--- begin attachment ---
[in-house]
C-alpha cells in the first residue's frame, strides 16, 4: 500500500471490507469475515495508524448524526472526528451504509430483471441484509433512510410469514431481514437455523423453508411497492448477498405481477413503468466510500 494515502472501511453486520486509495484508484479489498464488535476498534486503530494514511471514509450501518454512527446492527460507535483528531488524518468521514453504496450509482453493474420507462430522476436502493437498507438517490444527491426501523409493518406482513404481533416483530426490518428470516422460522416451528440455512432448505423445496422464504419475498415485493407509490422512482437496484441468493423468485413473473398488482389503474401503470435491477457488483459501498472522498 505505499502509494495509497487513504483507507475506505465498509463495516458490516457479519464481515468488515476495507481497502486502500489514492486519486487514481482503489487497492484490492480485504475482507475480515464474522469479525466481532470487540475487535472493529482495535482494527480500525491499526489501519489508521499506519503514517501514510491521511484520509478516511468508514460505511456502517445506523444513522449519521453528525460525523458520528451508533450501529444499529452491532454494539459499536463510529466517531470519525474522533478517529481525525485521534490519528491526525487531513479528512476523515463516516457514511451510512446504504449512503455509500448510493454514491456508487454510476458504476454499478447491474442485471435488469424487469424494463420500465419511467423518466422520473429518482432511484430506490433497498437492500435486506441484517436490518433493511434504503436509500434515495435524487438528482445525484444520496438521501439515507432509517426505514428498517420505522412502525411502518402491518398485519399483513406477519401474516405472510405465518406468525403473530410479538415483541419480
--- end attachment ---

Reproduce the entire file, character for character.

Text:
[in-house]
C-alpha cells in the first residue's frame, strides 16, 4: 500500500471490507469475515495508524448524526472526528451504509430483471441484509433512510410469514431481514437455523423453508411497492448477498405481477413503468466510500 494515502472501511453486520486509495484508484479489498464488535476498534486503530494514511471514509450501518454512527446492527460507535483528531488524518468521514453504496450509482453493474420507462430522476436502493437498507438517490444527491426501523409493518406482513404481533416483530426490518428470516422460522416451528440455512432448505423445496422464504419475498415485493407509490422512482437496484441468493423468485413473473398488482389503474401503470435491477457488483459501498472522498 505505499502509494495509497487513504483507507475506505465498509463495516458490516457479519464481515468488515476495507481497502486502500489514492486519486487514481482503489487497492484490492480485504475482507475480515464474522469479525466481532470487540475487535472493529482495535482494527480500525491499526489501519489508521499506519503514517501514510491521511484520509478516511468508514460505511456502517445506523444513522449519521453528525460525523458520528451508533450501529444499529452491532454494539459499536463510529466517531470519525474522533478517529481525525485521534490519528491526525487531513479528512476523515463516516457514511451510512446504504449512503455509500448510493454514491456508487454510476458504476454499478447491474442485471435488469424487469424494463420500465419511467423518466422520473429518482432511484430506490433497498437492500435486506441484517436490518433493511434504503436509500434515495435524487438528482445525484444520496438521501439515507432509517426505514428498517420505522412502525411502518402491518398485519399483513406477519401474516405472510405465518406468525403473530410479538415483541419480